2015 Victory Gunner action shot
Daytona Bike Week is a great place to be reminded that less can be more. Just an hour spent watching the tackily embellished hardware roll down Main Street makes you realize how many people confuse beauty with bedazzlement. So, what a delight to spend a day riding one of the most aesthetically elegant, quietly sexy cruisers on the market today: Victory’s 2015 Gunner.
Yes, it’s basically a Judge wearing new 24-spoke cast aluminum shoes, and a tiny skirt instead of a robe, but for a parts-bin bike, it looks very much like its own animal. A dark, muscular one that turns heads and prompts questions.
Victory is calling the new model a “bobber,” in salute to the resurfacing trend of chopping without lengthening, something made big in the ’40s and ’50s when simplicity was in style. But the claimed 649-pound Gunner, with its huge Freedom 106 V-Twin, is one big-ass bike to be called a “bobber,” a designation typically reserved for agile, lightweight bikes with inner-city appeal: think Harley-Davidson Sportster, StarBolt, Triumph Bonneville…the minimalist sort of thing.
But what the heck. While less can be more, it’s also true that bigger can occasionally be better, and in the case of the Gunner, less + bigger = an extra fun bobber.
This is a chassis and drivetrain I know very well, so as expected, I loved running the Gunner around Daytona, and especially down some of the backroads that allow for extended romping.
2015 Victory Gunner studio front 3/4 right-side view
The chassis is solid in feel, and though it features a low look and a low 25-inch seat height, the Gunner won’t grind pegs near as easily as some of Victory’s more chopper-esque models. Steering feel is not at all heavy, and tracking through corners is optimum for such a big cruiser. The transmission is also what we already know: industrial in feel, very loud, but with true shifts and no hunting for neutral. Braking scores for this big bobber are only decent, and would be much improved by an additional 300mm disc to match the single unit currently used up front. A single 300mm disc is also used to control the rear wheel.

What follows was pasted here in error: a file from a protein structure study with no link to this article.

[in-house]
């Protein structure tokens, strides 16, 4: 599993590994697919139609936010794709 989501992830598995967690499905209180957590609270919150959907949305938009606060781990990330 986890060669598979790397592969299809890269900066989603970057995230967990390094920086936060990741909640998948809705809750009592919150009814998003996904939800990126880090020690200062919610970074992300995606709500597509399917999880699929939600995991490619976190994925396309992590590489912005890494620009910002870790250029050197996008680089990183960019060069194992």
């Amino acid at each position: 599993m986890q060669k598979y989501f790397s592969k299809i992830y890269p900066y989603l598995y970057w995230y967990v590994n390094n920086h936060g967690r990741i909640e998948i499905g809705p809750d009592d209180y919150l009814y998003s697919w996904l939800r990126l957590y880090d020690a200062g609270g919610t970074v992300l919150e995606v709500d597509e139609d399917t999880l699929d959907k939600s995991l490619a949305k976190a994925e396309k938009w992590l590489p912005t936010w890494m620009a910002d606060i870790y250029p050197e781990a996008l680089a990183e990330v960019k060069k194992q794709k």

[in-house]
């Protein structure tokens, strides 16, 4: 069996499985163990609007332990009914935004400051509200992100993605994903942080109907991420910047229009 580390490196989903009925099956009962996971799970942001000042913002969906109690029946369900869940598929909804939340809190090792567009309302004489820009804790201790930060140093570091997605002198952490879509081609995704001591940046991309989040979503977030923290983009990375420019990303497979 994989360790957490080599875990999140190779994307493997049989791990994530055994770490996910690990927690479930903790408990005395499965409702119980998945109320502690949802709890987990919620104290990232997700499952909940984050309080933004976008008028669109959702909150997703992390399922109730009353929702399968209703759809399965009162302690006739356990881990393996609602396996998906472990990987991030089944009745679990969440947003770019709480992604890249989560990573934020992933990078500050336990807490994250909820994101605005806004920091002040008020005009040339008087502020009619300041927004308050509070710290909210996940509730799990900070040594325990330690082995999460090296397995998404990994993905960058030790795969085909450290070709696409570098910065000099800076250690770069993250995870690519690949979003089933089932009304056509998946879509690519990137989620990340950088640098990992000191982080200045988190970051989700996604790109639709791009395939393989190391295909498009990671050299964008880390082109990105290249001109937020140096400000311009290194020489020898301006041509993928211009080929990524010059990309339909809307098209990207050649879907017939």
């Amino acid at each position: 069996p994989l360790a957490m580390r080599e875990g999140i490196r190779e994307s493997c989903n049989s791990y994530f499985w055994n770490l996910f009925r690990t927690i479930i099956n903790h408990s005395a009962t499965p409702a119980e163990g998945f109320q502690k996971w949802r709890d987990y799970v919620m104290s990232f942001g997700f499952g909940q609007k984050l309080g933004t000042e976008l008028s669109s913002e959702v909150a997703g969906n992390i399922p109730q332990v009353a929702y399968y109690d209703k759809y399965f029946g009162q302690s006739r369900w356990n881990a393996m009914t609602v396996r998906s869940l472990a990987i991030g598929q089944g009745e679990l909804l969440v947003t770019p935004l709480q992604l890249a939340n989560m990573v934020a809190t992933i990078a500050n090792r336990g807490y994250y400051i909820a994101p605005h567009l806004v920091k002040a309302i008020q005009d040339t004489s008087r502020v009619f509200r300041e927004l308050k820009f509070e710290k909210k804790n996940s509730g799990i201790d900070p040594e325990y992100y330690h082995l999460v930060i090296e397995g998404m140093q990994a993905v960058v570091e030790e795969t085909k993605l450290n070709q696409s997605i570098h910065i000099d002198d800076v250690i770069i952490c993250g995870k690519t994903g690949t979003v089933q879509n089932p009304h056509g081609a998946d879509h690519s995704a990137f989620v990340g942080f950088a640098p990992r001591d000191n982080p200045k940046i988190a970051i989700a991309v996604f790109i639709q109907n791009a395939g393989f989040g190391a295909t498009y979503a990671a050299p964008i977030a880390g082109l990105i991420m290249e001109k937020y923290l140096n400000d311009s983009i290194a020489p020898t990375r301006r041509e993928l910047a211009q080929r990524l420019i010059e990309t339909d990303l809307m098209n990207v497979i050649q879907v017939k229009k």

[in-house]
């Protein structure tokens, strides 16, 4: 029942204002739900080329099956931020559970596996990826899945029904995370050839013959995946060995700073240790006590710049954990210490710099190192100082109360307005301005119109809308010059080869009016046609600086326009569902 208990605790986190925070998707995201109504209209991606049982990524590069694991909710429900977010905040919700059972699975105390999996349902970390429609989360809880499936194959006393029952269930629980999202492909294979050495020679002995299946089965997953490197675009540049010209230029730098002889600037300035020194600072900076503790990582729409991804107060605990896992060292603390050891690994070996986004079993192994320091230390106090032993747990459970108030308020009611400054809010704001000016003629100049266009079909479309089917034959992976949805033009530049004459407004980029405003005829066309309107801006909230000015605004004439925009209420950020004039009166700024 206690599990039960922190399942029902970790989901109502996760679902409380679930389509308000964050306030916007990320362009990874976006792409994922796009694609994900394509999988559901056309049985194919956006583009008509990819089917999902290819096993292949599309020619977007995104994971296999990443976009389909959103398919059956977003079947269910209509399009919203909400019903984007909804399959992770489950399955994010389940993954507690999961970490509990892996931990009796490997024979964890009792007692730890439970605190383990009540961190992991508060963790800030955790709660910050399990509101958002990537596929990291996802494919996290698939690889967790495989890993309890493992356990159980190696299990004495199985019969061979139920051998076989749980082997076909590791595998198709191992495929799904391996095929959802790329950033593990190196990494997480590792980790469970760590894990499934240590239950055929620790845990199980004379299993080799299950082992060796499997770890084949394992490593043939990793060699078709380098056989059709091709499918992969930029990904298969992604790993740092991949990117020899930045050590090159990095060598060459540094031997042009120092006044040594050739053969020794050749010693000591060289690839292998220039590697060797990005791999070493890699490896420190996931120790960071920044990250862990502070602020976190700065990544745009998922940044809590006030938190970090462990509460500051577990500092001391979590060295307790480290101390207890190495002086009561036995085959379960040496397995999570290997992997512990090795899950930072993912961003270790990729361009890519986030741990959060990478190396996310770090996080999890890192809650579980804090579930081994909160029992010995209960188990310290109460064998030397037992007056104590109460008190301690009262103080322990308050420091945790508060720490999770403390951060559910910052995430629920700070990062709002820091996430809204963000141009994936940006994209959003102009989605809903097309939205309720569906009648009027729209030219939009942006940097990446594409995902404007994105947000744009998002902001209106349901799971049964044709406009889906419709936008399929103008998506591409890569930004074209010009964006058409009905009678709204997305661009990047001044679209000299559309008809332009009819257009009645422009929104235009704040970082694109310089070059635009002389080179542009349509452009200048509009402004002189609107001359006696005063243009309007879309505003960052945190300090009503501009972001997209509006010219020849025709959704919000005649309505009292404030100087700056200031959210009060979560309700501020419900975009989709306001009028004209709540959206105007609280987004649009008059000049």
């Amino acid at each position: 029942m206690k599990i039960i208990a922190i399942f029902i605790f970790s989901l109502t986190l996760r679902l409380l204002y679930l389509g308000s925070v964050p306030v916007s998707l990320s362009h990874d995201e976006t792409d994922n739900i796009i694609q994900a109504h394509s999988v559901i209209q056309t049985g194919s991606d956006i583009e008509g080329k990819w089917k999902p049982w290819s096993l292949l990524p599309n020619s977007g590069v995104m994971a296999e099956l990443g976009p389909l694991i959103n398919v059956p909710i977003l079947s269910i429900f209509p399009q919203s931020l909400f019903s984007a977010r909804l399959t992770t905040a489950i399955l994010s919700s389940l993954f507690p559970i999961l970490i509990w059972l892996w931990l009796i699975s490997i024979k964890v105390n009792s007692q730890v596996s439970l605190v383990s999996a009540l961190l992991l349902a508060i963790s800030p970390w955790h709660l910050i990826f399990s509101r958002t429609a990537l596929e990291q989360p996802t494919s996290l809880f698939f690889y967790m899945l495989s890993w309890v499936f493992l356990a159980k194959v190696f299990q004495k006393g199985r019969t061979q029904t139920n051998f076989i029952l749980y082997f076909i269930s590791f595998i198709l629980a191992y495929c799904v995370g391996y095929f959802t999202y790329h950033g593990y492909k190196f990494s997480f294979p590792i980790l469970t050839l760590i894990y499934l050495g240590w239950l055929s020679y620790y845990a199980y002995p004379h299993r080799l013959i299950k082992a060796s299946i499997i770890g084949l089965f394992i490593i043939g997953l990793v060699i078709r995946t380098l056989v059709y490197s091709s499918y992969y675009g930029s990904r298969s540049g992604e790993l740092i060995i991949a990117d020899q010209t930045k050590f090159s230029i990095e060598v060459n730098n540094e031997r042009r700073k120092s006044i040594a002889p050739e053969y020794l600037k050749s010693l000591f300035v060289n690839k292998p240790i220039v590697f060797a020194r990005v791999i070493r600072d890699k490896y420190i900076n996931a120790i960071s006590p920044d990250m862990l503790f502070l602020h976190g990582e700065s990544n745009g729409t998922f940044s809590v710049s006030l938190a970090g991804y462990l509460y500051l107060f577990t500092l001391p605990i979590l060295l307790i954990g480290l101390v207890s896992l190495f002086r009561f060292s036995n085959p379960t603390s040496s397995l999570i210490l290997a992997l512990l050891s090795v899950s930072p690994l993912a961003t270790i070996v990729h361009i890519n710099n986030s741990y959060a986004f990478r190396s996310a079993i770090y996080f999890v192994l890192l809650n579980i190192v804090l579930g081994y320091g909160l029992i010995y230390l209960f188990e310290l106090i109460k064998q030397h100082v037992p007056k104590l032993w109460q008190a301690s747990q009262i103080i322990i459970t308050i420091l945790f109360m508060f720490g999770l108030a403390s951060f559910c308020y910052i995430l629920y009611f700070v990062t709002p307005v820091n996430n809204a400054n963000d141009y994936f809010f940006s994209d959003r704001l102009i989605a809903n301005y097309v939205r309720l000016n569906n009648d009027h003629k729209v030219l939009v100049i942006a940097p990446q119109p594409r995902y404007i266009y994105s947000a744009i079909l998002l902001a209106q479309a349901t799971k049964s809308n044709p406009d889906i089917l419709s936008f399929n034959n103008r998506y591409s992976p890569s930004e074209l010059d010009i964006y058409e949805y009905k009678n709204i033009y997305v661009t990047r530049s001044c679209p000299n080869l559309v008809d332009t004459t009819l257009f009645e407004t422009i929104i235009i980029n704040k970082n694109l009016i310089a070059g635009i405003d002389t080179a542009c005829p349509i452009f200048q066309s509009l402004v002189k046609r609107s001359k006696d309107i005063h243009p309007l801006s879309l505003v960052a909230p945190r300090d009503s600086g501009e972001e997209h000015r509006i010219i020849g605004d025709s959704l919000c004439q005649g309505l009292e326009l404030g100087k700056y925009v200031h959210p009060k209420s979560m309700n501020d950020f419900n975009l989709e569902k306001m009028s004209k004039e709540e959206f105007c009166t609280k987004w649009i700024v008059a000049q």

Speaking of wheels, the new black, bare metal-edged, 24-spoke cast aluminum numbers really help quantify the Gunner’s overall aggressive styling. They also shave off some weight, making the Gunner about 10 pounds lighter than its familial Judge and arm-draping Highball. The solo saddle on the Gunner was comfy for our day ride, and the black, swept bar was an easy reach for this average-size rider.
We tried several accessorized versions of the Gunner, including a few with more custom-looking bar styles, but in my opinion, none felt more comfortable or looked better than the stock version. There were some awesome bits and baubles I would add to a Gunner, however, starting with the red version of the Solo Mission seat, accent-enhancing red spark plug wires, as well as the optional tachometer. And if I were riding in Florida, or some other state where the majority of days would be spent rolling straight-up and cozy, I’d shell out for floorboards and cruise control.
For many, the jury is still out on whether this lightly restyled Judge is a truly a bobber or just another way for Victory to spin its barrel full of Big Twins. But at $12,999 (that’s a grand less than the Judge and five hundred below the High-Ball) it’s surely one big wannabe bobber of a bargain.
 2015 Victory Gunner
ENGINE TYPEair-cooled 1731cc V-twin
BORE & STROKE101.0 x 108.0mm
FINAL DRIVEToothed belt
FRONT SUSPENSION43mm fork, 5.1 in. of travel
REAR SUSPENSIONSingle shock, 3.0 in. of travel
FRONT BRAKESingle 300mm disc, four-piston caliper
REAR BRAKESingle 300mm disc, dual-piston caliper
FRONT TIREDunlop 491 E2-RWL, 130/90 B16 67H
REAR TIREDunlop 491 E2-RWL 140/90 B16 77H
FUEL ECONOMYest. 45 mpg